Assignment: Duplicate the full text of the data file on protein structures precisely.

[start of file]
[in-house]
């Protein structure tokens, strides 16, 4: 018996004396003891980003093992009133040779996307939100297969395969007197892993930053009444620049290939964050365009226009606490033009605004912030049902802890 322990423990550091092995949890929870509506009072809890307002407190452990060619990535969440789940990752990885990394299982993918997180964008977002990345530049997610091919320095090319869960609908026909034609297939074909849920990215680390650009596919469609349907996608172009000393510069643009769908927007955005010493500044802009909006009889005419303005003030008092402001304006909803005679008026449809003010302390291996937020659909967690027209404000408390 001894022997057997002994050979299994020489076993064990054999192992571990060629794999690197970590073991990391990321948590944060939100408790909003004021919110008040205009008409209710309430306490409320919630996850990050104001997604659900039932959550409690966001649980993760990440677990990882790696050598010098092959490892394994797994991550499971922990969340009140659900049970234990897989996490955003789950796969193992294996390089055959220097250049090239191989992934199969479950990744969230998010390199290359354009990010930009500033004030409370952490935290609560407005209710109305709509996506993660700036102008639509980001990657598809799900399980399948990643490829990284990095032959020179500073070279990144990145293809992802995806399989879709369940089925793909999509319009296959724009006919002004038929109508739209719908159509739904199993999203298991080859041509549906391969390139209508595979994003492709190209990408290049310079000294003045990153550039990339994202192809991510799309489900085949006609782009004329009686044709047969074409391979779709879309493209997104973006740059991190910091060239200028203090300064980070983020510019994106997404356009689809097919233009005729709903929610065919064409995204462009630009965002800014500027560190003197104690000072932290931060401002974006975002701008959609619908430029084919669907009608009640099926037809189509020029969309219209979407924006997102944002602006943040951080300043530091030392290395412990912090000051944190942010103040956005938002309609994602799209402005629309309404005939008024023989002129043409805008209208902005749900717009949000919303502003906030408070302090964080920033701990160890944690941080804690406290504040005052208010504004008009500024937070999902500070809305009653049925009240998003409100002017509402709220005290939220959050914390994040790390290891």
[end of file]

[in-house]
């Protein structure tokens, strides 16, 4: 018996004396003891980003093992009133040779996307939100297969395969007197892993930053009444620049290939964050365009226009606490033009605004912030049902802890 322990423990550091092995949890929870509506009072809890307002407190452990060619990535969440789940990752990885990394299982993918997180964008977002990345530049997610091919320095090319869960609908026909034609297939074909849920990215680390650009596919469609349907996608172009000393510069643009769908927007955005010493500044802009909006009889005419303005003030008092402001304006909803005679008026449809003010302390291996937020659909967690027209404000408390 001894022997057997002994050979299994020489076993064990054999192992571990060629794999690197970590073991990391990321948590944060939100408790909003004021919110008040205009008409209710309430306490409320919630996850990050104001997604659900039932959550409690966001649980993760990440677990990882790696050598010098092959490892394994797994991550499971922990969340009140659900049970234990897989996490955003789950796969193992294996390089055959220097250049090239191989992934199969479950990744969230998010390199290359354009990010930009500033004030409370952490935290609560407005209710109305709509996506993660700036102008639509980001990657598809799900399980399948990643490829990284990095032959020179500073070279990144990145293809992802995806399989879709369940089925793909999509319009296959724009006919002004038929109508739209719908159509739904199993999203298991080859041509549906391969390139209508595979994003492709190209990408290049310079000294003045990153550039990339994202192809991510799309489900085949006609782009004329009686044709047969074409391979779709879309493209997104973006740059991190910091060239200028203090300064980070983020510019994106997404356009689809097919233009005729709903929610065919064409995204462009630009965002800014500027560190003197104690000072932290931060401002974006975002701008959609619908430029084919669907009608009640099926037809189509020029969309219209979407924006997102944002602006943040951080300043530091030392290395412990912090000051944190942010103040956005938002309609994602799209402005629309309404005939008024023989002129043409805008209208902005749900717009949000919303502003906030408070302090964080920033701990160890944690941080804690406290504040005052208010504004008009500024937070999902500070809305009653049925009240998003409100002017509402709220005290939220959050914390994040790390290891």